Why is Ignatius Loyola placed with educators from Socrates to Dewey as one of the world’s great innovators of education? After his profound spiritual conversion at Manresa in Spain, Ignatius gathered around him an energetic band of well-educated men who desired nothing more than to help others find God in their lives. Seems like a simple and healthy idea but it still has trouble even today of finding traction. The activity of seeking God in all things makes sense down deep. The payoff is peace minus all the anxiety, anger and suspiciousness so prevalent in our society. It may sound like a Pollyanna approach to living, but in reality it really does work to reduce the pressure level that courses through our veins every time we turn on the news.
In the early days while the Vatican was condemning vernacular bibles and prayer books of Protestants, Jesuits were translating their beliefs into Tamil, Japanese, Vietnamese and other languages. While the original mission was not education, within 10 years of its’ founding – the Society of Jesus had opened 30 colleges around the world. Ignatius revised his original plan and became an enthusiastic champion of systematic education. Education was no longer for religious or the elite it was for anyone. Today there is an extensive network of Jesuit schools educating one and a half million students. There are 90 Jesuit colleges in 27 countries. That is not to mention the many Cristo Rey and Nativity networked schools founded specifically for financially strapped communities. Here in the United States the 28 Jesuit colleges and universities have over a million living graduates.
So the ingenuity of these schools and the approach used in them disposes people not just to think outside the box, but to live outside the box. It gives individuals the chance to stretch their wings and their perspectives offering true choices for what kind of a life they want to live but more importantly what they can positively do with their talents. That is where “finding God in all things” comes into to play. “We’ve always done it that way” can now be questioned and analyzed.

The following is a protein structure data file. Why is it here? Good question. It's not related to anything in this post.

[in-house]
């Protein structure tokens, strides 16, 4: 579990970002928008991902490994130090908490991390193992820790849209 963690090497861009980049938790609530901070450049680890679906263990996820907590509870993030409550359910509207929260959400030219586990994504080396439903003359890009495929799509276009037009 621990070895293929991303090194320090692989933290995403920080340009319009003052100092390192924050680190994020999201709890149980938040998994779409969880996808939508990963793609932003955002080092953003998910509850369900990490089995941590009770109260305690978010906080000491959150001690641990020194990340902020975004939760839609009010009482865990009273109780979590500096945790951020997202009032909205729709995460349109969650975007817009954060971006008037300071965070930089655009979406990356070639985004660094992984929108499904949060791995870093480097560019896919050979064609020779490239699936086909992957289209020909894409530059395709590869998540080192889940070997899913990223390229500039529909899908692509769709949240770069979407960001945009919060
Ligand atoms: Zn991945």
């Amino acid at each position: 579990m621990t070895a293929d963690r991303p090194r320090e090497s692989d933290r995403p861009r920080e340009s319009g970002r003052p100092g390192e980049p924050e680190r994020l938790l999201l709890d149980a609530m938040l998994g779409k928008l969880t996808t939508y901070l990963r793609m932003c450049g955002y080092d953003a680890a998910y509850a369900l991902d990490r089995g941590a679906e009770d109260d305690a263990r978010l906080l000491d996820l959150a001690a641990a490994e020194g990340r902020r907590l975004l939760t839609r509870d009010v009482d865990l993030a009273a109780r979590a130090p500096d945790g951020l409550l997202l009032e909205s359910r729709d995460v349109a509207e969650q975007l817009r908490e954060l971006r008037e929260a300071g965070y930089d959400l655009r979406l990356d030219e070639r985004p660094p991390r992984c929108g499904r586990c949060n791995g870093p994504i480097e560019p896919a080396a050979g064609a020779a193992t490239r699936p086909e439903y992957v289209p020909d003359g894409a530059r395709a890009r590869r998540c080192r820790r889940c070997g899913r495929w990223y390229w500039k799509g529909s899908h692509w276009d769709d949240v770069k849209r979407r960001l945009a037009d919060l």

Stephen Jacobs, S.J. of Regis University, Denver lists four priorities of Jesuit Education that have hardly changed since 1600.
1. Education needs to be practical. focusing on knowledge and skills to succeed in a chosen field. Which makes sense. To be the best at what one does.
2. Education needs to address life’s most basic questions like what are values? What are a person’s values? What does it mean to be a good citizen a good leader and how to use the education one gets for others? The idea to use what one has learned to make this a better world is an example of justice. That rather than be selfish, we use knowledge to solve problems together for the betterment of all. In that way we all benefit. To whom much is given much is expected.
3. Faith and reason are not opposed to one another. How much energy has been spent on a either/or solution to the faith and reason issue? The debate suggests a deep seed fear that the head and the heart can never be joined or at best, live compatibly with one another. Issues such as the origins of life, love, God, after life and being for and with others need not take sides. Education needs to bridge between the two. Darwin can be a man of faith. Too much in the head or too much in the clouds makes living in the present very difficult. And isn’t that where we spend most of our time…in the present?
4. Education is not knowledge for it’s own sake, but the more basic question needs to ask “knowledge for what?” Is it for money? Is it for prestige? Is it for the “other”? Nothing wrong to want to succeed and to be compensated for it, but we also have a collective responsibility to use the new knowledge we gain from education to better those around us as well. Beware of the professional student who spends most of their time in pursuit of knowledge forgetting they live in an imperfect world that needs them.
and so it goes...